Our little cat Cleo left for cat heaven after spending nearly twenty wonderful years with us. After all, given how genetically related we are with other life forms, if there is a heaven for humans it is not unreasonable to presume there is one for cats. For as Herodotus speculated 2500 years ago, if humans have gods in their own image, then is it not possible that cows, dogs, and other animals have gods in their own image as well? We can never know, but if we have souls, then animals must have some less developed equivalent life force.
We sense this especially when we have pets, and we recognize that they have clearly distinct personalities. They are unique individuals and can become as much a part of our lives as any human. That is why their loss is so painful, because we truly have lost a little individual with whom we have shared so many memorable experiences. It is not merely a cat that has died, but a particular, well-known individual that has passed on.
The last period of Cleopatra’s life was trying as her abilities declined sharply to the point where her demise was inevitable and painful to experience. It is for that reason that some people won’t consider adopting another animal, for the fear of the pain of loss is too great. Yet in perspective that is but a moment in what could otherwise be a long, happy life full of treasured experiences that transcend that momentary loss. What I wrote of her brother Caesar when he died three years ago still rings true and can easily be substituted for little Cleo:
There are millions of feral cats who live short, miserable lives. My cat Caesar, who just passed away, was far more fortunate in that he lived as good a life as any creature ever had. That doesn’t assuage the sense of loss, but does provide some perspective on how painful life always is for most living things. When we take in pets we free them from the cruelties of nature and in the process they become something more. A bond is formed. We give them names and they adapt to us as we adapt to them. Then we come to realize that this is, in some sense, a sentient individual with a distinct personality.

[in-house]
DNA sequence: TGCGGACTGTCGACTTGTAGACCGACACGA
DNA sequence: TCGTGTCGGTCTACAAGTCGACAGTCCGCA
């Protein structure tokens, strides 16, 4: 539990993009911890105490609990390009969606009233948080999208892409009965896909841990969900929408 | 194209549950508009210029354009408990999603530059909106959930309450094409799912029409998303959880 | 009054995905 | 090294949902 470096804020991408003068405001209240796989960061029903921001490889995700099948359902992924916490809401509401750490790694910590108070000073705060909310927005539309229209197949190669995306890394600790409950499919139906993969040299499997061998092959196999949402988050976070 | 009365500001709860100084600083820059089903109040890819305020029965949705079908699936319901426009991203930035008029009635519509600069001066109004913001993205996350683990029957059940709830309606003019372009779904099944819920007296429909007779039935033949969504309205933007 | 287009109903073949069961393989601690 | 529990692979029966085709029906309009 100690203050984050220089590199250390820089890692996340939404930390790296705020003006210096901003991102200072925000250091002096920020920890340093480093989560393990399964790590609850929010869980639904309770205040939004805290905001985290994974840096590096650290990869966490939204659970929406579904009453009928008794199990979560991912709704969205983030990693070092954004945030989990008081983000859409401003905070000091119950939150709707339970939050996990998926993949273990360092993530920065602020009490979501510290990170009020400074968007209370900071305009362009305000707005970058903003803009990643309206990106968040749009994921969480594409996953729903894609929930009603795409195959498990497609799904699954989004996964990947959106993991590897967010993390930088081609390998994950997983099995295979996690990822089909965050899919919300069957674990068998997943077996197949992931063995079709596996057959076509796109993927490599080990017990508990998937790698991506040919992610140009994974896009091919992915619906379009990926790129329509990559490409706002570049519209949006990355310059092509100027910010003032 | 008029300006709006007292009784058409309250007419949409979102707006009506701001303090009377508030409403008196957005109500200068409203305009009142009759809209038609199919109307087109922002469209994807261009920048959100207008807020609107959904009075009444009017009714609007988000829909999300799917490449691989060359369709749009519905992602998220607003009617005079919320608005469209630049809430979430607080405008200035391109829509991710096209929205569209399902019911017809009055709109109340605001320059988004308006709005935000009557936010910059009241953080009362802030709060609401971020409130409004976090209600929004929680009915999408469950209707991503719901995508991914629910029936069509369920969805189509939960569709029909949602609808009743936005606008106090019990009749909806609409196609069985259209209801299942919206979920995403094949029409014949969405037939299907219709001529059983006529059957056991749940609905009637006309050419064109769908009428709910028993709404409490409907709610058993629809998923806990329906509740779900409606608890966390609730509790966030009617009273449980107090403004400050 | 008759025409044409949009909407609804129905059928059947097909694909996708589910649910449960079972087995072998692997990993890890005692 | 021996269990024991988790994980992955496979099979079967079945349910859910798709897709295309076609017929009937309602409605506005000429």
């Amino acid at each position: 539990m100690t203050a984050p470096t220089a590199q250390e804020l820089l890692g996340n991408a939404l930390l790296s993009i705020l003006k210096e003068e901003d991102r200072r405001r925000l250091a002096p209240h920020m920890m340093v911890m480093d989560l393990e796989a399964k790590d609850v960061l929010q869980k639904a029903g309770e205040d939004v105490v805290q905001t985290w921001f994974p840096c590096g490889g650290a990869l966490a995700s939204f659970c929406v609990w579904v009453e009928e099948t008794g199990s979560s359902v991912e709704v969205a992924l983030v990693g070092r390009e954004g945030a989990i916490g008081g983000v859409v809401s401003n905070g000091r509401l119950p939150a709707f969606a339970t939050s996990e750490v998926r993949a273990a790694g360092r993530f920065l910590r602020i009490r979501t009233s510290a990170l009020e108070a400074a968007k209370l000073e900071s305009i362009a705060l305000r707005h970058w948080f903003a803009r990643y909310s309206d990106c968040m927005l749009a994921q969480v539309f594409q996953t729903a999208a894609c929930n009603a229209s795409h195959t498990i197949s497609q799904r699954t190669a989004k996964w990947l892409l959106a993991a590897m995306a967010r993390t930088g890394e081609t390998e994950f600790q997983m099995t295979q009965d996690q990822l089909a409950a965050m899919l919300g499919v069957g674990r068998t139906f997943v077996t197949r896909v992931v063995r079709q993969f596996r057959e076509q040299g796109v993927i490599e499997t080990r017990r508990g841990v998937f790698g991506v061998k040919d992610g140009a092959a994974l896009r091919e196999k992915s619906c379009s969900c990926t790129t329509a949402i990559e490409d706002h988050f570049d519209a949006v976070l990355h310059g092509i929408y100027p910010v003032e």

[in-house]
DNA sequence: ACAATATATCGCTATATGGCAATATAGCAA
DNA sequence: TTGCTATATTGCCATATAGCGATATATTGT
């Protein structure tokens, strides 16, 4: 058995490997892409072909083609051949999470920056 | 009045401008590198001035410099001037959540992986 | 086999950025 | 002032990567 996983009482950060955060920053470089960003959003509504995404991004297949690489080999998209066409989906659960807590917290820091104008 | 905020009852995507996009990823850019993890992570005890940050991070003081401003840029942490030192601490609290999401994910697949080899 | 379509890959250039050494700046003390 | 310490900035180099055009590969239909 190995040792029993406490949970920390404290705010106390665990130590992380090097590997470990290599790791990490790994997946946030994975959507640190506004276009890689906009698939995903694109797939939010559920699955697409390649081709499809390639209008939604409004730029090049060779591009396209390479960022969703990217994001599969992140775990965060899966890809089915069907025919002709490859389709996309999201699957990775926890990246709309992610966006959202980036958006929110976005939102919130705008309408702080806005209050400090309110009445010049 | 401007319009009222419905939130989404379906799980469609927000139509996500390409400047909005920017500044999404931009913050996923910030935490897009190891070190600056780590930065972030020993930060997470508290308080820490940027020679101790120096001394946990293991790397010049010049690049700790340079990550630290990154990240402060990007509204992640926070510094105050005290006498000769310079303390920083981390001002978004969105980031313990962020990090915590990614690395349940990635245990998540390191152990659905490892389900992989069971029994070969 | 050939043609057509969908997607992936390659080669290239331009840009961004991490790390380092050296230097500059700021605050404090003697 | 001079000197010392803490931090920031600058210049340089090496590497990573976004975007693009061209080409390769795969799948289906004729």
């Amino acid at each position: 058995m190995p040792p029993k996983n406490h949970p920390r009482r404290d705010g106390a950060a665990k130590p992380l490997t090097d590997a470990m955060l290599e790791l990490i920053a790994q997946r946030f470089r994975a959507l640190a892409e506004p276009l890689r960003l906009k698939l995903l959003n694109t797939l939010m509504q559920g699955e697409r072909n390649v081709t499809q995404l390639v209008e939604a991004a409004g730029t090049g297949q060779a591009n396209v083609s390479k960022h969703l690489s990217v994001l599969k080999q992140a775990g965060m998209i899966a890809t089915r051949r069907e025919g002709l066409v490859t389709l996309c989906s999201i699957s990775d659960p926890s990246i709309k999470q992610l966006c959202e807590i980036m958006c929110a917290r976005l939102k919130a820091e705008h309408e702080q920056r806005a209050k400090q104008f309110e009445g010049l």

Caesar was a source of endless wonder and joy to me. He had perfectly refined features, and even at the end the vet remarked how handsome he was. He was a very loving cat, unusually good-natured, gentle, and provided endless fascination in the way he interacted with the world around him. He became an intimate part of our lives, so that with his passing there is a deep sense of loss.
This is something that anyone who has pets inevitably has to deal with, and our tendency is to feel sorry for them. But if we have treated them well, the sorrow is all ours, for death and loss is mainly painful for the living. Of course I will miss Caesar, but inevitable loss is a part of life that we have to deal with. That is far outweighed by the precious, immeasurably rich experience of having shared a part of my life with him.
It is equally the case with our little Cleo, who so constantly enriched our lives and will surely be deeply missed, yet ever stronger will be the memories of all the good times we shared with her.